“We believe that ultimately you need to do some adaptations because every environment is different. But what we believe is that it’s not smart to do those in advance because you need to understand the practices in the new context. So they take them somewhere else and find interaction is complicated and they don’t work,” Szulanski says.
For example, an American firm trying to transfer operational routines to China would likely fail if it tries to pre-adapt its practices, especially if it were to ‘read China wrongly.’ “So when they bring the practice to China they make changes and when things don’t go right, they can only compare these with the original example, but they are not sure if the changes are correct or (whether) implementation went wrong. So we advocate you’re better off copying exactly what you have in the original and then seeing what makes sense and what doesn’t and make adaptations accordingly.”
Starbucks is another good example, Szulanski says. When it was set up in Seattle, it copied an Italian model down to details such as opera music and standing areas only. You couldn’t even get coffee with skimmed milk. “So they initially copied everything but when they looked at what really didn’t make sense in the American environment, then they began to adapt. So we advocate a similar process. You have to adapt, but we advocate that first you should take everything, copy the original, see how it works in the new environment and only then make the adaptations.”
The same goes for outsourcing, he says. Toyota, for example, was successful in training its suppliers to meet its standards for precision parts, so it could maintain both quality control and its competitive edge.
When building semi-conductor plants elsewhere, Intel would copy the design of its original fabrication plant, even though this may have been taken to an extreme. “They copied everything,” Szulanski says, “including a door in the new factory, even if it leads to nowhere (in the original design the door had led to another building). While it may seem a bit extreme, it’s hard to argue with the result,” Szulanski argues.
Before you adapt, know what you're doing
Szulanski says firms should transfer their best practices and make sure they’re carried out to the letter, ‘initially’. “They don’t have to stay that way because learning is important. What we are saying is that before you tailor, change, adapt, you have to know what you’re doing and then have certification to make changes.”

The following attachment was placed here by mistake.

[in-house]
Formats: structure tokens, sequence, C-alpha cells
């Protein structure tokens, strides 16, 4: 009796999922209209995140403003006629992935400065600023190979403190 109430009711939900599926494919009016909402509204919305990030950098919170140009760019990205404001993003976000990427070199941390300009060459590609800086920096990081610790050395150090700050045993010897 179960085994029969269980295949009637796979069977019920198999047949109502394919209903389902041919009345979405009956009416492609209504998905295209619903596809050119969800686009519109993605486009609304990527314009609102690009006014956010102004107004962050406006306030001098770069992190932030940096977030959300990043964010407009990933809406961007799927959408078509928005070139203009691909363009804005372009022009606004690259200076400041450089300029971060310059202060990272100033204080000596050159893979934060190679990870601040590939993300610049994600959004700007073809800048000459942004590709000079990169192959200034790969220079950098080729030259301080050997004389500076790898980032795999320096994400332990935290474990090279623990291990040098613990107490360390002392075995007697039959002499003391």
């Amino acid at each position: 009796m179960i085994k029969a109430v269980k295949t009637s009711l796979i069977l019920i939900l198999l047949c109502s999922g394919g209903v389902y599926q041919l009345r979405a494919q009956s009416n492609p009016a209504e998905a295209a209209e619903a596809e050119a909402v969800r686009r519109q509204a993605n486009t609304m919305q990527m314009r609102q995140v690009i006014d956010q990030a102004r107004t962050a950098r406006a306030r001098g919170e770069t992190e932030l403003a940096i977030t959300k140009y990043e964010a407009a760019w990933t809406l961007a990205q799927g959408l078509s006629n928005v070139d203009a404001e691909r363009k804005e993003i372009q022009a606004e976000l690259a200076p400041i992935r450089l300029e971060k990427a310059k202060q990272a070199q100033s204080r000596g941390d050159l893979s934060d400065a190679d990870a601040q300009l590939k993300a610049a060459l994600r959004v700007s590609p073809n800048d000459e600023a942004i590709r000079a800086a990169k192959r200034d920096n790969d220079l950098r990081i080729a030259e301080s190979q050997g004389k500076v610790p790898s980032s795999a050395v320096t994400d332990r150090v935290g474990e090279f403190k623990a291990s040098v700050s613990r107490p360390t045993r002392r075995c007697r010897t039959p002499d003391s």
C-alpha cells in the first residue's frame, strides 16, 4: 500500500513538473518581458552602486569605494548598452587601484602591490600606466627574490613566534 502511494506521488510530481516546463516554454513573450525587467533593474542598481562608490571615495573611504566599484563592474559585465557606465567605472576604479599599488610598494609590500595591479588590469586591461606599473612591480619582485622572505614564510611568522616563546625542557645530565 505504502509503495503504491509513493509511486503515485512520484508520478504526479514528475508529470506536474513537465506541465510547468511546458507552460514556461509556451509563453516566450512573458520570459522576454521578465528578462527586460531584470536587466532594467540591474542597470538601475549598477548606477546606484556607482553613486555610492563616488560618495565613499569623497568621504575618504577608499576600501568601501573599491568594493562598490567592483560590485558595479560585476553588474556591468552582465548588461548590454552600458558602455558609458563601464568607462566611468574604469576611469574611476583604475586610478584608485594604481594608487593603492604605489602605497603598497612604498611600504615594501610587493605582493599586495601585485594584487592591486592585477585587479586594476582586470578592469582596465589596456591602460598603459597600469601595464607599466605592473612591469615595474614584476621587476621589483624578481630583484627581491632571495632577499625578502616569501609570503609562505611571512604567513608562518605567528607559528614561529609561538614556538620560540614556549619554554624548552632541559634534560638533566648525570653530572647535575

So if a company is looking to make use of the knowledge it already has, rather than creating new one, it needs to have an actual working example of what it wants to transfer, at least a pilot. “Once you have a template, we recommend you copy that template precisely to begin with and once you have experience in the new setting you begin to modify so have the opportunity to compare the original with the copy so if something goes wrong it’s a lot easier to diagnose.”
Szulanski cites the example of a German chemical company, which recently opened a new plant in Thailand. Although it copied all its processes to the letter, it ran into unexpected problems. But because the firm had replicated its processes exactly, it was able to pinpoint quickly the cause of the problems: different water quality in Thailand as compared to Germany. “If they hadn’t copied (the processes) exactly, it would have taken much longer to identify the root cause of the problem and rule out alternative explanations” he says.
“Having a template in the first place is fundamental,” he adds, “but also it’s a very powerful (method of) persuasion, because if people say it cannot be done, you can say, ‘Yes it can, let me show you’ and that’s the essence of the persuasive power of the template.”